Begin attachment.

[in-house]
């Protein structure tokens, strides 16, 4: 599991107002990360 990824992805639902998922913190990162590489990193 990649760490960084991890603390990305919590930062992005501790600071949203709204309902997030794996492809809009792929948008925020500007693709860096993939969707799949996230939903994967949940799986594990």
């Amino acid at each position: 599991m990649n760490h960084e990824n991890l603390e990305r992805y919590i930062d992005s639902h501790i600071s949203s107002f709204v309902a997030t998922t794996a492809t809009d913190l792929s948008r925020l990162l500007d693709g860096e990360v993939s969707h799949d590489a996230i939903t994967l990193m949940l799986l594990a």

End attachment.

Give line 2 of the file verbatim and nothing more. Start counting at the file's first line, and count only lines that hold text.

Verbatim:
């Protein structure tokens, strides 16, 4: 599991107002990360 990824992805639902998922913190990162590489990193 990649760490960084991890603390990305919590930062992005501790600071949203709204309902997030794996492809809009792929948008925020500007693709860096993939969707799949996230939903994967949940799986594990």